[CSH Workshop #ONLINE] National heritage for the new nation: a post-independence history of the Archaeological Survey of India’s conservation policies (L. Glattli)
(Ph.D. fellow at Humboldt University)
National heritage for the new nation:
a post-independence history of the Archaeological Survey of India’s conservation policies
Discussant: Hilal Ahmed, (Associate Professor, CSDS). His last publication is Companion to Indian Democracy: Resilience, Fragility, Ambivalence (with P. R. deSouza and S. Alam, Routledge 2021)”
The session will be online via Zoom on 21 March 2022, 05:00 pm onwards:
To get priority access in case of large affluence, kindly register to:
Created under British rule to conduct archaeological excavations and protect historical monuments, the Archaeological Survey of India (ASI) became, after 1947, the caretaker of independent India’s ‘national’ heritage. But to what extent does ASI’s conservation policy reflect the epoch’s official vision of national history? Drawing from archival records from the 1960s, Laurent Glattli analyses the drivers of conservation policies and practices such as bureaucratic procedures, the selection criteria for ‘monuments,’ or ASI officers’ mental representations of what ‘heritage’ is, to show that the outputs reflect the difficulty to shed away the institution’s own colonial heritage.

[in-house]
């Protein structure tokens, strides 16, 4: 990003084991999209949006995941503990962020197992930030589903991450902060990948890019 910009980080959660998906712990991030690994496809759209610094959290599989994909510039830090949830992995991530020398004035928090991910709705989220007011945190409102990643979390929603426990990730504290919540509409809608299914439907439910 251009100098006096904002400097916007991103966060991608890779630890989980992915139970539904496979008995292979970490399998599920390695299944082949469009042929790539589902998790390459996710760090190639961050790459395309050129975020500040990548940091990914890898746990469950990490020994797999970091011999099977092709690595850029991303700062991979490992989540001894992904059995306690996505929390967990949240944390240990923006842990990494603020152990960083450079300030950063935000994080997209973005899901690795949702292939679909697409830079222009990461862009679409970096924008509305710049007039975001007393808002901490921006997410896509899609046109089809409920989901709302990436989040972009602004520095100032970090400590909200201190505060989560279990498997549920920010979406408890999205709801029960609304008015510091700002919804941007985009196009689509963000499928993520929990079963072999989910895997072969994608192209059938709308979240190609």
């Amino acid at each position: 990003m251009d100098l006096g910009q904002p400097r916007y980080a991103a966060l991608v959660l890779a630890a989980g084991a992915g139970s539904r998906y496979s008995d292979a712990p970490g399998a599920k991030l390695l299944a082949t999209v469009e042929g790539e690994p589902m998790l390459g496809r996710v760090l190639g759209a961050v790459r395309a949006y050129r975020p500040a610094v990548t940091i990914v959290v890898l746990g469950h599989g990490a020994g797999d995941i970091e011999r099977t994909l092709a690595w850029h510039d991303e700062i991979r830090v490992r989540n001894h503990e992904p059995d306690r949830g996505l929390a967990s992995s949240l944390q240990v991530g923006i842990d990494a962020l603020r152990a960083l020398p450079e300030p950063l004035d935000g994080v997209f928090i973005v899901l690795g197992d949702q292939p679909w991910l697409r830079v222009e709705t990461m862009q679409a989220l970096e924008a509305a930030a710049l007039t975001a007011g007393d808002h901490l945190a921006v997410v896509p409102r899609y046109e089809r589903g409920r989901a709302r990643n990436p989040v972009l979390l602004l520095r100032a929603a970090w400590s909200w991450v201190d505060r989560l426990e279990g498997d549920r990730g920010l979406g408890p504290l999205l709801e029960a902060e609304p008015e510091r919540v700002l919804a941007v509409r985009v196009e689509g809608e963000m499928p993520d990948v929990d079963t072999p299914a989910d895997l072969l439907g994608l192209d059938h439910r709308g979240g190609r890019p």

Laurent Glattli is pursuing a Ph.D. at the Department of South Asian Studies, Humboldt University in Berlin since 2019, with support from the Berlin Senate and the German Academic Exchange Service. He is an alumnus of the Institut d’Etudes Politiques de Toulouse, France, where he completed his B.A. in Political Sciences and his M.A. in International Relations in 2015. He then worked for think tanks in Mumbai and in Paris, before joining the French Embassy in India as a project manager for scientific and university cooperation. Laurent is now working on a history of heritage conservation policies in South Asia.